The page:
Another well known provision in Chapter 61 is Section 6039F. Section 1905 of the 1996 Tax Act created new reporting requirements under Section 6039F for U.S. persons (other than certain exempt organizations) that receive large gifts (including bequests) from foreign persons. The information reporting provisions require U.S. donees to provide information concerning the receipt of large amounts that the donees treat as foreign gifts, giving the IRS an opportunity to review the characterization of these payments and determine whether they are properly treated as gifts. Donees are currently required to report certain information about such foreign gifts on Part IV of Form 3520.

Section 6039F(b) generally defines the term foreign gift as any amount received from a person other than a U.S. person that the recipient treats as a gift or bequest. However, a foreign gift does not include a qualified transfer (within the meaning of Section 2503(e)(2)) or any distribution from a foreign trust. A distribution from a foreign trust must be reported as a distribution under Section 6048(c)(discussed below) and not as a gift under Section 6039F.

Section 6039F(c) provides that if a U.S. person fails, without reasonable cause, to report a foreign gift as required by Section 6039F, then (i) the tax consequences of the receipt of the gift will be determined by the Secretary and ii) the U.S. person will be subject to a penalty equal to 5 percent of the amount for the gift for each month the failure to report the foreign gift continues, with the total penalty not to exceed 25 percent of such amount. Under Sections 6039F(a) and (b), reporting is required for aggregate foreign gifts in excess of $100,000 during a taxable year. Once the $100,000 threshold has been met, the U.S. donee is required to file a Form 3520 with the IRS.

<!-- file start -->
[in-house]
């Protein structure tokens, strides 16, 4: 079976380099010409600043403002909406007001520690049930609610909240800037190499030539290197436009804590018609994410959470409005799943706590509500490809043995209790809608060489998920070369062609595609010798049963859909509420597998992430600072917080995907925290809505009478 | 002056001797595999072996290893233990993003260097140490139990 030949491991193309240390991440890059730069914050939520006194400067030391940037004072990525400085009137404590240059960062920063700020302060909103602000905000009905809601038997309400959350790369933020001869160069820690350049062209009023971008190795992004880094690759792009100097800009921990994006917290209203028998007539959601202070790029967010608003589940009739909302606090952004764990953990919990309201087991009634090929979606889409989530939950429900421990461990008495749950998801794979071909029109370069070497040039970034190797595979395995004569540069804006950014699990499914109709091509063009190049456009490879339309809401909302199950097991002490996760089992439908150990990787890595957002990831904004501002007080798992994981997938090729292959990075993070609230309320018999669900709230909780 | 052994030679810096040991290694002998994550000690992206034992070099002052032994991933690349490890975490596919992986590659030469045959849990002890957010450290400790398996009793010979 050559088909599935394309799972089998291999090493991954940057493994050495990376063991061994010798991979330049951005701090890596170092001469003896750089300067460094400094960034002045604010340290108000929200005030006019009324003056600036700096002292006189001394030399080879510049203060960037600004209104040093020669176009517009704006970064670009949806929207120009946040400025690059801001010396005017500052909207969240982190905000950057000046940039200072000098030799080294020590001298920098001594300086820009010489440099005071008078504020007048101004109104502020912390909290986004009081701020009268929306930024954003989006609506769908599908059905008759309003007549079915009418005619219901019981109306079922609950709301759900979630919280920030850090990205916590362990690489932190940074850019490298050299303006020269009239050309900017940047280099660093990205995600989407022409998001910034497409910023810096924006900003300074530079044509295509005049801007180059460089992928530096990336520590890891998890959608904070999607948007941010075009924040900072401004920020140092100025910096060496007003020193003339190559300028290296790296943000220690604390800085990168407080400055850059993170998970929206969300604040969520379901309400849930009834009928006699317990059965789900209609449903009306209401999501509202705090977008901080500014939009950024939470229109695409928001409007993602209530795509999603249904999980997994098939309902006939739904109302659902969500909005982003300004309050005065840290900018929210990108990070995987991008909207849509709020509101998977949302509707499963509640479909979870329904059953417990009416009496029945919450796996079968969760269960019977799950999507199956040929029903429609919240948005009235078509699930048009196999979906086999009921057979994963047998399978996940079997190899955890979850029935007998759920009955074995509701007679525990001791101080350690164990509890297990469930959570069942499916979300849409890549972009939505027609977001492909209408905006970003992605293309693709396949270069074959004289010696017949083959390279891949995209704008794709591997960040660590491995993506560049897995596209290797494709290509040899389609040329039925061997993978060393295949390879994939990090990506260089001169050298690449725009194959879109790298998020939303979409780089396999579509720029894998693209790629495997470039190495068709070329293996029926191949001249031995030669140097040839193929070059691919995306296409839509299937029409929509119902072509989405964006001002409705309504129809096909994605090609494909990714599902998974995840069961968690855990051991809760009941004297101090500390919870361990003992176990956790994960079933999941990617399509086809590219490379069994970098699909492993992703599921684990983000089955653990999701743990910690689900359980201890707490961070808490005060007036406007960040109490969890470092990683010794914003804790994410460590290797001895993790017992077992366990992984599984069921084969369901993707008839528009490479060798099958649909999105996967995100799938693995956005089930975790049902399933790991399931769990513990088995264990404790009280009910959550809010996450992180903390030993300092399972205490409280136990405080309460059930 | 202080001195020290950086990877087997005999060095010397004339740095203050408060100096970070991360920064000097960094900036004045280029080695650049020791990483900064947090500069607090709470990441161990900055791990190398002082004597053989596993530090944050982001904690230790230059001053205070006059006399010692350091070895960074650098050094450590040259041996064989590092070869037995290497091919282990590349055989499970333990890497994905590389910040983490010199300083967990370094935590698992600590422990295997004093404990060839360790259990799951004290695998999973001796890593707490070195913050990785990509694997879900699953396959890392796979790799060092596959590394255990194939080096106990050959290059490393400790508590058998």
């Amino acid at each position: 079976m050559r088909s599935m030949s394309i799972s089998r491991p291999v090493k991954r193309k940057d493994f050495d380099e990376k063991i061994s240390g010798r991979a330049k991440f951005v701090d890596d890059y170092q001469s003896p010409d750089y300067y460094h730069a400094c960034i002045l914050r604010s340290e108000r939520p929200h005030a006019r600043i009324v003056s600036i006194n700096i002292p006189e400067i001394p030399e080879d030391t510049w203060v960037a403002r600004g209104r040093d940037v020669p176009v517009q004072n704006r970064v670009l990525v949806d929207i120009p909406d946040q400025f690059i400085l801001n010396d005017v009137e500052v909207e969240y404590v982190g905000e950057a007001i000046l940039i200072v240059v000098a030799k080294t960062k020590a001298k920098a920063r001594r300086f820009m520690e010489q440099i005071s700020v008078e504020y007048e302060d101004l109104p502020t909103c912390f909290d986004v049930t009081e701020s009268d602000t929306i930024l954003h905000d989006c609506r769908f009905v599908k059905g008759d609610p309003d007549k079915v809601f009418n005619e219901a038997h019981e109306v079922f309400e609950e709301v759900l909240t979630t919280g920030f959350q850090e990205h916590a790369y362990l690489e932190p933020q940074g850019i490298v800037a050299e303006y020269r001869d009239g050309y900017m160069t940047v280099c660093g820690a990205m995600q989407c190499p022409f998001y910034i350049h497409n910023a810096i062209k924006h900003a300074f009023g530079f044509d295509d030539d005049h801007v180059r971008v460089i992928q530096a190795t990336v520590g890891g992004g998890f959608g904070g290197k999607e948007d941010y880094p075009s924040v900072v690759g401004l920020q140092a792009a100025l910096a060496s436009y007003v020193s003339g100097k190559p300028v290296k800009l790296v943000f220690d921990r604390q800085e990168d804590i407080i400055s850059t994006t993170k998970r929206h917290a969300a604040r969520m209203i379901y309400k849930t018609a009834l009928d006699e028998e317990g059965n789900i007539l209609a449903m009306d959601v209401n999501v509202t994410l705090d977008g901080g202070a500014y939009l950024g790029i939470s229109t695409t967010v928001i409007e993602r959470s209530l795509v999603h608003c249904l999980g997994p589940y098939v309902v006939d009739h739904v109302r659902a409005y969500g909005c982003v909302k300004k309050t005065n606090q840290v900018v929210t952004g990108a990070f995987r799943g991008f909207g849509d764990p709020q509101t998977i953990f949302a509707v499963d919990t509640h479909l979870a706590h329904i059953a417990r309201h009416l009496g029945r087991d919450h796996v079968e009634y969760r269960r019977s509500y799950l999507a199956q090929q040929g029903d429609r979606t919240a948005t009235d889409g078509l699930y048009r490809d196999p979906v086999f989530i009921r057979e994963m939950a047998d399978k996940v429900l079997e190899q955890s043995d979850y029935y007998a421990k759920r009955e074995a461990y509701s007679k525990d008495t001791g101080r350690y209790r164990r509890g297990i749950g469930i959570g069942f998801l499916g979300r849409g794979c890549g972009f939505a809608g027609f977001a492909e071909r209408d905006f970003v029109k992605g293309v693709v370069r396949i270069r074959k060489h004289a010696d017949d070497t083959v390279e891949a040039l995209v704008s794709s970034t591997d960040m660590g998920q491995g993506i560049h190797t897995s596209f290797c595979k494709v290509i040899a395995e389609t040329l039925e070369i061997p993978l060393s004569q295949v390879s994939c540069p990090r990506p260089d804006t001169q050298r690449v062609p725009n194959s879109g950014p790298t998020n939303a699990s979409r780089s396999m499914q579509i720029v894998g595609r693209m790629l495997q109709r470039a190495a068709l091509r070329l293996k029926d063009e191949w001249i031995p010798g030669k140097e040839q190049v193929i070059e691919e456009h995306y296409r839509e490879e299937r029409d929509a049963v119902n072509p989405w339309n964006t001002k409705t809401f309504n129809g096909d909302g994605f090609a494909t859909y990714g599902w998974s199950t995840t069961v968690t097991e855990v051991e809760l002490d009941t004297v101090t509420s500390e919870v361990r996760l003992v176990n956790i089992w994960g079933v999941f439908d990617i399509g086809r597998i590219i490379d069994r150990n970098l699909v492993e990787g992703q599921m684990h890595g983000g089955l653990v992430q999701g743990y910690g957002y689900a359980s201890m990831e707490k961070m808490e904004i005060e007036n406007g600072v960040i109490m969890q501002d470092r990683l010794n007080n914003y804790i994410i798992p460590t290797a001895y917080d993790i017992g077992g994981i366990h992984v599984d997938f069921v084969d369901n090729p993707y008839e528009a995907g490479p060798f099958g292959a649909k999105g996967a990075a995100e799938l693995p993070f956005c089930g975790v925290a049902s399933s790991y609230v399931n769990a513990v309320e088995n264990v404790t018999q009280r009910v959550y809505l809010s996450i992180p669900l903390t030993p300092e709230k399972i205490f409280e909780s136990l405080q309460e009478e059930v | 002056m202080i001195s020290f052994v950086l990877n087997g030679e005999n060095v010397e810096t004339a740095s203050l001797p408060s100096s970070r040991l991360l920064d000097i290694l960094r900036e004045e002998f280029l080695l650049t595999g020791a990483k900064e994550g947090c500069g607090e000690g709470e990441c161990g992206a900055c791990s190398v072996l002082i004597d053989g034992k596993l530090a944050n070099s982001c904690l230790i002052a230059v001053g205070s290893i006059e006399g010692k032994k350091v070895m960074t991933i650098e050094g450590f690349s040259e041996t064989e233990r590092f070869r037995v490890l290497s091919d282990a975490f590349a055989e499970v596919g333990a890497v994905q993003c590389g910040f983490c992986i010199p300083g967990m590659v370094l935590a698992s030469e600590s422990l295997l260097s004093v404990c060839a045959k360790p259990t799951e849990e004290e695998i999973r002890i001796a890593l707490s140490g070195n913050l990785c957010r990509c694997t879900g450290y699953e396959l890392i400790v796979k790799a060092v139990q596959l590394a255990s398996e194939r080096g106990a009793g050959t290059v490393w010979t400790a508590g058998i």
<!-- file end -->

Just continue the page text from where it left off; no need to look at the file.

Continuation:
Originally, penalties associated with Form 5471, Form 5472, and Form 3520 (hereinafter “international penalties”) were assessed manually on individuals and entities whose missing filings were discovered during an audit. The IRS is still assessing international penalties during audits. Several years ago the IRS began a systemic assessment of international penalties associated with the late filing of these returns. The systemic assessment of international penalties is controversial. Many taxpayers are unaware of their international reporting obligations and learn of their filing obligations after the due date of the filing obligation has already passed. Many of these same taxpayers often try to comply with their international filing obligations by filing an international informational return (i.e. Form 5471, Form 5472, and Form 3520) late. The IRS typically rewards these same taxpayers “trying to do the right thing” by automatically assessing international penalties against them. These penalties can range from a minimum of $10,000 to several million dollars. The policy of automatically assessing international penalties discourages compliance.

First Time Penalty Abatement Administrative Program

A number of tax professionals tout the first time penalty policy that is supposedly offered by the IRS. A request for a penalty abatement under the first time penalty abatement policy is often requested by phone. The IRS’s first time abatement policy provides an avenue for penalty relief if the following criteria are met:

1) The individual assessed the penalty has not been required to file the same return, or no tax modules for the same return are delinquent, for the three years preceding the penalized tax period;

2) If required to file the same return during the preceding three years, there are no unreversed penalties (except an estimated tax penalty) or penalties manually suppressed or reversed using the first time penalty abatement procedure or tolerance criteria;

3) The individual assessed the penalty has paid, or arranged to pay, any tax currently. See IRM (10/19/20), First Time Abate (FTA).

The first time penalty abatement procedure is generally automatic.

However, the policy provides an opportunity to abate a very limited number of penalties. According to the IRS’s website, the first time abatement policy or procedure is limited to the following penalties: